Recently many on the Left cheered the Green New Deal championed by Representative Alexandra Ocasio-Cortez, even though its cost in the first year has been estimated (admittedly by critics) at $70,000 per US household. This suggests a huge willingness to pay for climate change mitigation by some Americans, and of course, many other Western countries are as concerned as Americans or more so. Cargo airships could be a much more cost-effective policy to reduce climate change. For about $70 per household, Americans could create a $9 billion fund for scientific research and pilot projects to catalyze the emergence of a giant airship industry. Besides the relative cheapness, that would have the advantage of being self-globalizing. Once produced, cost-competitive giant airships would spread on their own, by appealing to rational, profit maximizing logisticians, reducing carbon emissions as a side-effect.
Giant cargo airships might significantly reduce world poverty in the tropics and many remote locations. Being landlocked and/or having inadequate transportation infrastructure are important causes of world poverty. The export-oriented development strategy in East Asia over the past 50 years, which was powered by the development of intermodal sea containers, is largely unavailable to Central Asia and much of Sub-Saharan Africa. These people live too far from the sea lanes and navigable rivers that could carry exports to the rich, developed markets. Good roads and/or rail systems can make up for poor access to waterborne freight transportation, but many countries find themselves in a poverty trap. Poverty makes infrastructure investment unaffordable, and a lack of infrastructure keeps them poor. Giant airships that could operate cost-competitively with trucks would help connect landlocked and infrastructure-poor countries to the world economy and open up new possibilities for export-led growth.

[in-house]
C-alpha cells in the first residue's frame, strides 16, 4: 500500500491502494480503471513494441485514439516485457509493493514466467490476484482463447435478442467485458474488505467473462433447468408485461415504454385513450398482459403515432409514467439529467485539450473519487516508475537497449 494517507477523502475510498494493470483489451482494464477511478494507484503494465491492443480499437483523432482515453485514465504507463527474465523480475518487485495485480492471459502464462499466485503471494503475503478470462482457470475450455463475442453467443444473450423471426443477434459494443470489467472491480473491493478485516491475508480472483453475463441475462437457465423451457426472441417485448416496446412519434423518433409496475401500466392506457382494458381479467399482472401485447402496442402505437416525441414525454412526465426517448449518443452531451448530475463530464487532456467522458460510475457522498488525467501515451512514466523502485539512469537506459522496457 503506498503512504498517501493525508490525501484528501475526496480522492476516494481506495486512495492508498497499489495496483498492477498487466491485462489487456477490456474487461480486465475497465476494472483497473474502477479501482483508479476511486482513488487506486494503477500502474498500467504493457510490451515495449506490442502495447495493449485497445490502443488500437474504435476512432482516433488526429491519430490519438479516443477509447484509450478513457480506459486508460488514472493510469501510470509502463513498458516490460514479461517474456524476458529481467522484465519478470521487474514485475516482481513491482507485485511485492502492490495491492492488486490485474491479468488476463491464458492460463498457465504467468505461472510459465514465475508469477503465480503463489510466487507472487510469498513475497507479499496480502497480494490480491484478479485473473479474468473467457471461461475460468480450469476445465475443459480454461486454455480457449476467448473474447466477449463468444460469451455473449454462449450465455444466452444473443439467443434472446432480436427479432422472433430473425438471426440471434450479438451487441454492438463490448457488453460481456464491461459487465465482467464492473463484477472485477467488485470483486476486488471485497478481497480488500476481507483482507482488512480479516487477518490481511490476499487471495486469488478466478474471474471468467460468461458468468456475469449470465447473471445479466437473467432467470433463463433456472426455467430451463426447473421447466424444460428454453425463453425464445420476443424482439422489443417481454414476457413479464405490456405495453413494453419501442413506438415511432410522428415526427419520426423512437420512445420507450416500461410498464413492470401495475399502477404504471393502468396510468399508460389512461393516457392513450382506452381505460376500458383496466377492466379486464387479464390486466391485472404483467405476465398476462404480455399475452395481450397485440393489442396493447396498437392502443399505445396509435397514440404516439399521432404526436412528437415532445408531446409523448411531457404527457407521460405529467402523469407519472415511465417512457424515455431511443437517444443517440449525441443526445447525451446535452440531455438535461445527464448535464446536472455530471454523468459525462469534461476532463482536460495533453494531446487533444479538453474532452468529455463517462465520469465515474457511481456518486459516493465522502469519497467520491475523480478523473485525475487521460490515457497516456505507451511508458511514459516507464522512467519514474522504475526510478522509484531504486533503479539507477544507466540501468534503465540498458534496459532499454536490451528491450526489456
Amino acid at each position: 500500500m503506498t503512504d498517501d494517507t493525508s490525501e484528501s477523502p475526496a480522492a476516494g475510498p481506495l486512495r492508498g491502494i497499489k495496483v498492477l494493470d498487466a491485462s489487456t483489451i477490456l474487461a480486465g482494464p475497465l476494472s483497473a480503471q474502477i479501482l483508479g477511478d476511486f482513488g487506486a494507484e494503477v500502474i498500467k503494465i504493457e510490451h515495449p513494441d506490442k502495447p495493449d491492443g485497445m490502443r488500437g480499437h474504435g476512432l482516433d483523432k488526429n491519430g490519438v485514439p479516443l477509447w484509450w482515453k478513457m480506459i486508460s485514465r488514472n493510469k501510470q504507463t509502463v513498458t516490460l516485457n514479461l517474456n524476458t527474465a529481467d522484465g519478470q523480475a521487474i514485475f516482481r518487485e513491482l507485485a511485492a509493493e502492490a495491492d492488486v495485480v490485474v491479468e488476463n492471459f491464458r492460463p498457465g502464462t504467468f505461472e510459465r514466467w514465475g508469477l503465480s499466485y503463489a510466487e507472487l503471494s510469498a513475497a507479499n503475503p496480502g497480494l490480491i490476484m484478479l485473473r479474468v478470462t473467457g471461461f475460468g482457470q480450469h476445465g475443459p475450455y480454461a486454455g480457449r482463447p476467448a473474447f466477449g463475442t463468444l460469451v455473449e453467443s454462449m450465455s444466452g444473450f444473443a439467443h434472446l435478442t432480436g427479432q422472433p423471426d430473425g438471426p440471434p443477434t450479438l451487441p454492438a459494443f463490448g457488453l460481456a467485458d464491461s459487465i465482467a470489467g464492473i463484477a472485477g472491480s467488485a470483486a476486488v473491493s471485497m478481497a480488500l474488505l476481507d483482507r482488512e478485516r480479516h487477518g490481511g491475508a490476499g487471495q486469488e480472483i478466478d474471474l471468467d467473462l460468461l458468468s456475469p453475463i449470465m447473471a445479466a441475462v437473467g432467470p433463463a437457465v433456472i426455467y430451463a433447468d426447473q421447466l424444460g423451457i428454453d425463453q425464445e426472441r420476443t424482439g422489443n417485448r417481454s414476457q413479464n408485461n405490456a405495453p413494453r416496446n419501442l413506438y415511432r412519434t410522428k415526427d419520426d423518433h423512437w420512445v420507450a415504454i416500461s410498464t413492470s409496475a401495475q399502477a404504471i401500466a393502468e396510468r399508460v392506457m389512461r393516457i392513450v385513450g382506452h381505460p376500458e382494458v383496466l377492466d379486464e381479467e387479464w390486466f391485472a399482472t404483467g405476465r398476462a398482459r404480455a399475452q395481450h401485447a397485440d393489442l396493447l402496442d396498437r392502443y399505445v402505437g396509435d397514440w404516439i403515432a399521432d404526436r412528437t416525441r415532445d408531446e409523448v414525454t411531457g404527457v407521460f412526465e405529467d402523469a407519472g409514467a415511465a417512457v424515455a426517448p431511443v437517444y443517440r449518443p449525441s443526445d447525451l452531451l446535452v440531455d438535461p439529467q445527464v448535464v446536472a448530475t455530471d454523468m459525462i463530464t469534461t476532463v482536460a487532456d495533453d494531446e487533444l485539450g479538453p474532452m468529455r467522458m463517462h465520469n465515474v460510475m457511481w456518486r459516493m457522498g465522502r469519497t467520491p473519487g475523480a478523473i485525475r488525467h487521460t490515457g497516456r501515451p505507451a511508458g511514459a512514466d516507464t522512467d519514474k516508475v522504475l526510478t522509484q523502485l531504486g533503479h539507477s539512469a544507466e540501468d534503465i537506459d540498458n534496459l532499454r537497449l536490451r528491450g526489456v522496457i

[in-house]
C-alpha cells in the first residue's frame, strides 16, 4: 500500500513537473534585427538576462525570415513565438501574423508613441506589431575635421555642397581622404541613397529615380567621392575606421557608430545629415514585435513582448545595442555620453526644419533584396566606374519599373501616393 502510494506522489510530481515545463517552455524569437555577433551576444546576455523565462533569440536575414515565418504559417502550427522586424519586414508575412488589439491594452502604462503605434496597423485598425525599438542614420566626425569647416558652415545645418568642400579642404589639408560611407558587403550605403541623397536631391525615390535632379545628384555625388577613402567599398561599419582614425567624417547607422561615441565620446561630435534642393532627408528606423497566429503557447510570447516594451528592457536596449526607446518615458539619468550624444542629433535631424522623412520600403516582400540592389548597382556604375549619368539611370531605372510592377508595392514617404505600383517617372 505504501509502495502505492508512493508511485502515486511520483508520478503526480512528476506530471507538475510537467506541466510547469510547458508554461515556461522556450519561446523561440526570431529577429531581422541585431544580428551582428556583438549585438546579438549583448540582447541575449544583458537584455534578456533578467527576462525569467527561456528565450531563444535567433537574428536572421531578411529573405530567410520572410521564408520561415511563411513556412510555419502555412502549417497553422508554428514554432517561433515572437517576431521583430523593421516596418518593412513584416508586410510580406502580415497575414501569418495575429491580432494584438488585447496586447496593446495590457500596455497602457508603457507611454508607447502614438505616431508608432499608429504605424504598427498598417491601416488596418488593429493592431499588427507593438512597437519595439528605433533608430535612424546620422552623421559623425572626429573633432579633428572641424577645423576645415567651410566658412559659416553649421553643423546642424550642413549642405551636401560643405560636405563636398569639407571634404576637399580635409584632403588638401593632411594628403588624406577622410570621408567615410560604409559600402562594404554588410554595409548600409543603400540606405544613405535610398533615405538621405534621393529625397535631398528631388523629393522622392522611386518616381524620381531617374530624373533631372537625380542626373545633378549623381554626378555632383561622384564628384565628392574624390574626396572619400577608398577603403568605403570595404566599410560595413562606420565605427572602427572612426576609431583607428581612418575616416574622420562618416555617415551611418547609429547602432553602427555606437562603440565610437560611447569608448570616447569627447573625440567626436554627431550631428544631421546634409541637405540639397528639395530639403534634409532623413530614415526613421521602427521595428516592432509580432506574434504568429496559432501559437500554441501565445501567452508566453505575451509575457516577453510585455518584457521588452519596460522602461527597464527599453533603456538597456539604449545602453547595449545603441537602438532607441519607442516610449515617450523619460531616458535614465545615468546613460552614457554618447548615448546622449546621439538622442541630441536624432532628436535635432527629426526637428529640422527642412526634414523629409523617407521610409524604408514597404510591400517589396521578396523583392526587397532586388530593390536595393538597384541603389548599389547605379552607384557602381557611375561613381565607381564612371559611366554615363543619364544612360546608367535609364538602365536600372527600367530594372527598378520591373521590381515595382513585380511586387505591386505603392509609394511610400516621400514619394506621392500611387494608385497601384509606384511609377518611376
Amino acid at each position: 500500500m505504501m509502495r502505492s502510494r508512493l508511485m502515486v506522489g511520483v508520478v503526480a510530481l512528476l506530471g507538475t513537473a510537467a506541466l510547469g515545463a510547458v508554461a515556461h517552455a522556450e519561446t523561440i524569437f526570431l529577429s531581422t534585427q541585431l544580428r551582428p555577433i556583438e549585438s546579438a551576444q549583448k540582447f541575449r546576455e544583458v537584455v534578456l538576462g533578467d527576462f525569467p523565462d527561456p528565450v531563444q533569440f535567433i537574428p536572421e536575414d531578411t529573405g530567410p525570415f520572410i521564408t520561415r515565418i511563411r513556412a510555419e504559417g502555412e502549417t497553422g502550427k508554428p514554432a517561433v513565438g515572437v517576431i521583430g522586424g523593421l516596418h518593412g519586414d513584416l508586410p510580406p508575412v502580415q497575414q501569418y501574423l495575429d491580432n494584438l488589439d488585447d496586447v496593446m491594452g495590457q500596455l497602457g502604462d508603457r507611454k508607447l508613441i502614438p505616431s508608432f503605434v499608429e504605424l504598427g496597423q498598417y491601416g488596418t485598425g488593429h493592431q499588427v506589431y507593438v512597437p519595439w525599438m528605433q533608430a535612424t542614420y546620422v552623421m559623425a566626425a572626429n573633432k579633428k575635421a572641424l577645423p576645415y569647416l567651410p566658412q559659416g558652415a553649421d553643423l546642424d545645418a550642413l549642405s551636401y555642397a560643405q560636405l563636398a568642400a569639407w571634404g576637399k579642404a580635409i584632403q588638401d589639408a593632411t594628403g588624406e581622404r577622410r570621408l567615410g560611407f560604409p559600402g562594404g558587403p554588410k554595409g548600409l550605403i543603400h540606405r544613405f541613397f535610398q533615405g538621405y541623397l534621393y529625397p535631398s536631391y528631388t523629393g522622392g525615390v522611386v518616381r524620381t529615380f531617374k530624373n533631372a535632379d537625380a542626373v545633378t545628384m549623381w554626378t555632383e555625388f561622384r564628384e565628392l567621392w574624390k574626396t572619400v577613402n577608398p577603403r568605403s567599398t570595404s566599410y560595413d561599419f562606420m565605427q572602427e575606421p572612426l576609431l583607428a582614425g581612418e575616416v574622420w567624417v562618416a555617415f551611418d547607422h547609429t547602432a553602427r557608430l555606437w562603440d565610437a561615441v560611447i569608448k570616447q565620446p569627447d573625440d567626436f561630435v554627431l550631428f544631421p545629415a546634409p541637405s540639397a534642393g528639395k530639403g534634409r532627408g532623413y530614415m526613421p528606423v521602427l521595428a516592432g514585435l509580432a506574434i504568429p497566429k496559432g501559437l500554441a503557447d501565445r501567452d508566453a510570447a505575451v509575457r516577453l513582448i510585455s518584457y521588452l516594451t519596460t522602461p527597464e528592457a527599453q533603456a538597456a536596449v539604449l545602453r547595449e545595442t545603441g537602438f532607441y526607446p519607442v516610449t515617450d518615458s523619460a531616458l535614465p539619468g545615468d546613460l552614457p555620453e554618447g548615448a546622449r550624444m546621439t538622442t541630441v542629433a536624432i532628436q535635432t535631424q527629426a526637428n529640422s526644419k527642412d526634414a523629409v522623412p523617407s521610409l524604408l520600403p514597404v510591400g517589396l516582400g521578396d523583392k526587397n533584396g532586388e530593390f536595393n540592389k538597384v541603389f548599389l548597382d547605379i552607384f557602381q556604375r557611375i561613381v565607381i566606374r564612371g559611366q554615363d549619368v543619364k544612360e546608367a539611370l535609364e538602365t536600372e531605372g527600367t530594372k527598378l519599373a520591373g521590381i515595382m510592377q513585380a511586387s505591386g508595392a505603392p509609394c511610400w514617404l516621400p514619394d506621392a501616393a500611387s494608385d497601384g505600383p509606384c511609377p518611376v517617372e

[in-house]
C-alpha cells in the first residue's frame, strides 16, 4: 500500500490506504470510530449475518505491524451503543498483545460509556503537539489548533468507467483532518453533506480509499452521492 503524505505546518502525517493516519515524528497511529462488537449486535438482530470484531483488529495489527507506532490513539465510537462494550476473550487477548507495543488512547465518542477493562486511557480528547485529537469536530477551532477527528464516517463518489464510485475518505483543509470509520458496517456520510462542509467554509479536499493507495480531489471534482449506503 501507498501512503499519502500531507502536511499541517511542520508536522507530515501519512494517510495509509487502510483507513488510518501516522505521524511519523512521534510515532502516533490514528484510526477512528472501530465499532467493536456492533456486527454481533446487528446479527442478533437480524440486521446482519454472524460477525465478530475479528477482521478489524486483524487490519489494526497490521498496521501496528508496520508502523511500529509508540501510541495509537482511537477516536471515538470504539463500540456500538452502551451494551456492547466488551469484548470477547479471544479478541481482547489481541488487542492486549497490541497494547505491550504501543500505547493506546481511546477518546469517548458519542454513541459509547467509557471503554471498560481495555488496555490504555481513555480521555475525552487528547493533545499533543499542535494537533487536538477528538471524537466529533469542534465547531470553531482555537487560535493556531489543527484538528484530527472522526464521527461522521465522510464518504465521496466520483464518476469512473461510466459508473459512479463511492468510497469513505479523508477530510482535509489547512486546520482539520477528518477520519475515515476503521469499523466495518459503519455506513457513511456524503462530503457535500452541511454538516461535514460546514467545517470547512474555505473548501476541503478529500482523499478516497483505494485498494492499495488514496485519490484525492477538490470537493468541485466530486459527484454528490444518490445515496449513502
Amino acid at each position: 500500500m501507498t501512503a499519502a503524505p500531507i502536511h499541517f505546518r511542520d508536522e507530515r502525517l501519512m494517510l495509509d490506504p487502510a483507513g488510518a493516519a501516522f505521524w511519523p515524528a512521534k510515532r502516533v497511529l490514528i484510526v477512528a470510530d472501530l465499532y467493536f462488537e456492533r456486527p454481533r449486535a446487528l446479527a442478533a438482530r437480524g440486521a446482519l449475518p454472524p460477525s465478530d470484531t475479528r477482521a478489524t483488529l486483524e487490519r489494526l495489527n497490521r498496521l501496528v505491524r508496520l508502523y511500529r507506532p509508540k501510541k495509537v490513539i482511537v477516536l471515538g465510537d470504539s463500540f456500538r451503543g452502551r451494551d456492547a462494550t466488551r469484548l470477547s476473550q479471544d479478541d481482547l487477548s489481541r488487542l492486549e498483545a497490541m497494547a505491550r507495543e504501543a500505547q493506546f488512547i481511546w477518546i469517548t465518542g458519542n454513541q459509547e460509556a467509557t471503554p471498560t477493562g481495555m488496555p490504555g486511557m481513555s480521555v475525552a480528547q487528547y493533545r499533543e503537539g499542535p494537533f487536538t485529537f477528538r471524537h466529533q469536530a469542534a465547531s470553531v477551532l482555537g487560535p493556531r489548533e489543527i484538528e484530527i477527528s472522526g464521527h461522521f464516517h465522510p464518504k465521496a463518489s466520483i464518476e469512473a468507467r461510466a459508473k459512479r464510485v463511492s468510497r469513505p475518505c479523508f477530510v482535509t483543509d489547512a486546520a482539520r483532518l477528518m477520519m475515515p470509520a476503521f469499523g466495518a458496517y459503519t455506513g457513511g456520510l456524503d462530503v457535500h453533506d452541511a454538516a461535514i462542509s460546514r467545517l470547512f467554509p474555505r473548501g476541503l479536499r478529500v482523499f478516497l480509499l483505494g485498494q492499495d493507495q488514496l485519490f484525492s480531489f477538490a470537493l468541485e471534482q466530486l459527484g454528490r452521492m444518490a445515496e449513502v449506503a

A fourth consideration is food security and the ability to transport perishables, like fresh fruit and vegetables. No one knows how climate change is going to affect the world food supply, but we already observe greater variations in weather with more violent storms and temperature extremes. It has been said that the majority of the world’s food production is grown on a “postage stamp.” What this means is that the amount of the Earth’s surface with the optimal combination of fertile soils, precipitation and favourable growing-season is relatively small. As the world’s climate changes, the breadbaskets that mankind depends upon may become more threatened by droughts, floods, etc., or in some cases, simply be lost to rising seas. The ability of airships to move perishables across ocean barriers and between hemispheres quickly and affordably means that they could allow more rapid distribution in times of famine, especially to less developed countries with poor infrastructure where famines usually occur.
Famine risk aside, better movement of perishables among continents would enable more people to eat diverse, healthy, and delicious diets. In general, North-South trade is less developed globally than East-West trade because of transportation. Giving Africa and Latin America, and the island states, like Indonesia, better access to northern markets would generate trade and income. These long-term prospects for what airships could accomplish deserve to affect actions taken by investors, policymakers and philanthropists today.